Mornings with Dennis Moore

Weekdays, 6:00 am-10:00 am
Dennis Moore

Get a great start to your weekday mornings with great music.

Dennis Moore always has an eclectic mix of classical music to accompany your weekday mornings. Whether you’re at work, relaxing at home or are out-and-about, Dennis plays the perfect soundtrack to help jump start your week. Dennis joined the WFMT announcing staff in 1990 after being a regular listener to the station via cable during his ten years as music director of WMFE in Orlando, Florida. Dennis has worn many hats at WFMT: as program director, announcer, host of Music in Chicago, the Dame Myra Hess Concerts, concerts from Northeastern Illinois University, and special broadcast events including the Aspen Music Festival. Dennis is active making music around town (and in Reykjavik, Iceland and Malibu, California, among other locations) as a pianist with his partner, violinist Sara Su Jones.

Dennis's Morning Quiz

This morning on the Morning Program, Jeremy Denk played one of J.S. Bach’s keyboard pieces of great color and vitality -- a work in two parts. What is the title of this composition that almost certainly started out as an improvisation by Bach himself?

Answer: Chromatic Fantasia (or Fantasy) and Fugue in d minor

This morning on the Morning Program, a famous nocturne by a Russian musician who worked as a scientist and composed as a hobby. It comes from the composer’s Second String Quartet; we heard Joshua Bell play a version for violin and orchestra. Who wrote this “Nocturne” which, according to the composer’s biographer, may have been a 20th anniversary gift for his wife?

Answer: Alexander Borodin

Earlier, we heard music for piano and orchestra by a 19th century composer whose memory is kept alive by just one piece: it’s the catchy scherzo movement from his Concerto Symphonique No. 4. Who is this English-born pianist/composer to whom Liszt dedicated his First Piano Concerto?

Answer: Henry Charles Litolff

Earlier this morning, we heard a mezzo-soprano from Bradford, Pennsylvania who has been closely associated with works of Rossini and Handel. She sang an aria from “Rinaldo”, the first Handel opera to appear at the Metropolitan Opera – a work the Met essentially mounted just for this singer. Who is this widely admired mezzo who turned 86 today?

Answer: Marilyn Horne

“A Ball” is the title of the second movement of a work by Hector Berlioz in which he portrays an episode in the life of an artist who is constantly haunted by the vision of the perfect, unattainable woman.  What is the name of the work from which this movement comes -- one long, musical expression of Berlioz’s passion for an actress that he saw on stage in Shakespeare’s “Hamlet”?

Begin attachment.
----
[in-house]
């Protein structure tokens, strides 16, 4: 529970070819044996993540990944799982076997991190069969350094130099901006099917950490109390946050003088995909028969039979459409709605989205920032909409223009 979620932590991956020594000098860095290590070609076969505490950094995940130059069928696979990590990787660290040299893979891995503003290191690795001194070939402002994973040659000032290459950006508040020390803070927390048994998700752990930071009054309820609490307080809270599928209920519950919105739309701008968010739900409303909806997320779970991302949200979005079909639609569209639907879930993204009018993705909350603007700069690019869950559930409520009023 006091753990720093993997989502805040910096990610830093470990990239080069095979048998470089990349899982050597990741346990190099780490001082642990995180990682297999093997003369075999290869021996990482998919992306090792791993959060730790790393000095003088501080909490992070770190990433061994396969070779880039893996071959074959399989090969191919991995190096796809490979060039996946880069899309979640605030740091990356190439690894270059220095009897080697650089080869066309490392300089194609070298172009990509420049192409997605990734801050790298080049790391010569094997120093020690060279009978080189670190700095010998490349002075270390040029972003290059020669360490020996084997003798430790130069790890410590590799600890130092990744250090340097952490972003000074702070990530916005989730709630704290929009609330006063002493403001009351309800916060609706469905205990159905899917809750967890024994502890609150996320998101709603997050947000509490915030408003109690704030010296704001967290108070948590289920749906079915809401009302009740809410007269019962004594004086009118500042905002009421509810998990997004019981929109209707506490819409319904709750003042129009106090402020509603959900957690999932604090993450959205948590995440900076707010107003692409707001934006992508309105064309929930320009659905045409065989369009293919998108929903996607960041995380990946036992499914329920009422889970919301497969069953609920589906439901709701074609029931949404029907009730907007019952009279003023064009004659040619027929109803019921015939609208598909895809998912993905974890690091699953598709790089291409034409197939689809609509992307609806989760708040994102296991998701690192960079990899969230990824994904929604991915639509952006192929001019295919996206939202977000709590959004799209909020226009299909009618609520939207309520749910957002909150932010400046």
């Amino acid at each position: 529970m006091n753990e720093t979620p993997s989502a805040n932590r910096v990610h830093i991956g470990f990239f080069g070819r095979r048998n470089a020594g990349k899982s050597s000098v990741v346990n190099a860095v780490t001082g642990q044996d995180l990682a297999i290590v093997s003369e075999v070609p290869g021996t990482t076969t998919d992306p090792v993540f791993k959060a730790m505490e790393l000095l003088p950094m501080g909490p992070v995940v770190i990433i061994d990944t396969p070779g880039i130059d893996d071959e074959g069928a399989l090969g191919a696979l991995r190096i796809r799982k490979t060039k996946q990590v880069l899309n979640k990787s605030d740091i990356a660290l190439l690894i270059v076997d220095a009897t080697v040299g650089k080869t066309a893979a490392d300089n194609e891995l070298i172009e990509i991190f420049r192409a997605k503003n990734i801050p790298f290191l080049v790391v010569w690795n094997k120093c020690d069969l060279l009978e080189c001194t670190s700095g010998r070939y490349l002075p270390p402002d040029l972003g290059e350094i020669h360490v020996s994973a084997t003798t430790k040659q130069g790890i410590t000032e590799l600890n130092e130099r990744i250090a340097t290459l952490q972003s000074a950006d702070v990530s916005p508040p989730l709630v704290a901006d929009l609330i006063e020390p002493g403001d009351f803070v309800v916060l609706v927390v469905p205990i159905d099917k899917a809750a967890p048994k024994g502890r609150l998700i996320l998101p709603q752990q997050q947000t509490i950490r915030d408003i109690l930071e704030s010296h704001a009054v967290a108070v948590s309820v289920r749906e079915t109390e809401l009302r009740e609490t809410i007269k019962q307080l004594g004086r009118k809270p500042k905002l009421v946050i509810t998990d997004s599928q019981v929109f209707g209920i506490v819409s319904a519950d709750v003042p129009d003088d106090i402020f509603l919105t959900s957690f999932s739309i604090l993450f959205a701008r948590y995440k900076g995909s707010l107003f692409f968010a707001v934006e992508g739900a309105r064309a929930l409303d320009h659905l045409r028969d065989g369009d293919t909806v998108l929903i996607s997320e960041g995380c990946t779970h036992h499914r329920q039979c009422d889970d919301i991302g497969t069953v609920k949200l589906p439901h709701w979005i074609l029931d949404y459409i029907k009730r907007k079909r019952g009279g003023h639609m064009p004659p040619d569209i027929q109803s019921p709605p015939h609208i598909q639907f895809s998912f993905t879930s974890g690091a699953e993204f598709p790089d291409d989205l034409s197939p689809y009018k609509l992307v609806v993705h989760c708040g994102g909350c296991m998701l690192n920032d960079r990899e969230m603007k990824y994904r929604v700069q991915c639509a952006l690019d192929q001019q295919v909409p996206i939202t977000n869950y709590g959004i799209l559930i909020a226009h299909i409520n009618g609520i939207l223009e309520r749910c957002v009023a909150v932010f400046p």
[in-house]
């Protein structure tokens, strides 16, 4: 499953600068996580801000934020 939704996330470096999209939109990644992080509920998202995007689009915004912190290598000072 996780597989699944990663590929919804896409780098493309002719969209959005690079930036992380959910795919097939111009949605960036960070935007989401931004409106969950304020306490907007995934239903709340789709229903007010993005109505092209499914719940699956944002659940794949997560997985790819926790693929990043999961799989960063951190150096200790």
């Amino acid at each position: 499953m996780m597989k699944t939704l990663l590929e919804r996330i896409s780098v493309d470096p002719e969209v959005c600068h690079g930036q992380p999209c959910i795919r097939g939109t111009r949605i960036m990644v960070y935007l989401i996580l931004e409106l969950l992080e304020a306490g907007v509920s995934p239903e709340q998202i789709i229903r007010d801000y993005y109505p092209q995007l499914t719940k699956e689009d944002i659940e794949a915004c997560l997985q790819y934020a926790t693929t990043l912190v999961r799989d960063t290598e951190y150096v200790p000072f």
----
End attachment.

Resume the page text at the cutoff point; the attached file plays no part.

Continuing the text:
Answer: “Symphonie fantastique” (“Fantastic Symphony”)

Pianist Angela Hewitt played for us sonatas by a composer of the Baroque era who was born in 1685 – the same year as J.S. Bach and Handel.  Our mystery composer made his way to Spain and built his career there, writing more than 550 keyboard sonatas, laced with rapidly repeated notes, very quick passages, and fanfares.  Who is he?

Answer: Domenico Scarlatti

Benjamin Britten wrote a piece for orchestra during his Christmas break when he was 20 years old.  He fashioned it out of works he had written when he was as young as 10.  The title of each movement is a clever alliteration, such as ‘Boisterous Bourée’ and “Frolicsome Finale.’  What’s the name of this Britten creation, whose title is also an alliteration?

Answer: Simple Symphony

In the past half-hour, we heard a piece that French violinist/composer Henri Vieuxtemps wrote during his first concert tour in the United States in the 1840s.  It became an instant audience favorite.  “Souvenir d’Amérique” is a set of variations based on the melody of what popular song?

Answer: Yankee Doodle

Just after this morning’s 9 o’clock news, we heard a concerto that Antonio Vivaldi wrote for an instrument of the Baroque era that has a set of resonating strings under the fingerboard.  What is the name of this instrument?

Answer: Viola d’amore

This morning we heard tenor Roberto Alagna in a famous aria from an opera by Giacomo Puccini.  “Che gelida manina” is sung by Rodolfo to Mimi when they first meet in which Puccini opera?

Answer: La bohème

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